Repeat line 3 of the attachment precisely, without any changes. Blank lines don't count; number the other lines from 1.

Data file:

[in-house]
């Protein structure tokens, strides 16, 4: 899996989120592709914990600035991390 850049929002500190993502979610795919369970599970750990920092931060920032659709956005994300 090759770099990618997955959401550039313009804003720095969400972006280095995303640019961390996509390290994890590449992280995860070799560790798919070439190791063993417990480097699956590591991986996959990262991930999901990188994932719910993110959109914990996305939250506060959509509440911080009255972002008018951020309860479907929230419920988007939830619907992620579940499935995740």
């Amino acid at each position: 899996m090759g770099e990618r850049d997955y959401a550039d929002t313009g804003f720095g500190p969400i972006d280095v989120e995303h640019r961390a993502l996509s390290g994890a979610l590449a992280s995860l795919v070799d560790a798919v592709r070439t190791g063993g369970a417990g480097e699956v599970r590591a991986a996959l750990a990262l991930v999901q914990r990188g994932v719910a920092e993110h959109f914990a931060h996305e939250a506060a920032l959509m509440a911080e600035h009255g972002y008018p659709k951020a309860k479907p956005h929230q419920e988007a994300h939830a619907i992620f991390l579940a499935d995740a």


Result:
């Amino acid at each position: 899996m090759g770099e990618r850049d997955y959401a550039d929002t313009g804003f720095g500190p969400i972006d280095v989120e995303h640019r961390a993502l996509s390290g994890a979610l590449a992280s995860l795919v070799d560790a798919v592709r070439t190791g063993g369970a417990g480097e699956v599970r590591a991986a996959l750990a990262l991930v999901q914990r990188g994932v719910a920092e993110h959109f914990a931060h996305e939250a506060a920032l959509m509440a911080e600035h009255g972002y008018p659709k951020a309860k479907p956005h929230q419920e988007a994300h939830a619907i992620f991390l579940a499935d995740a």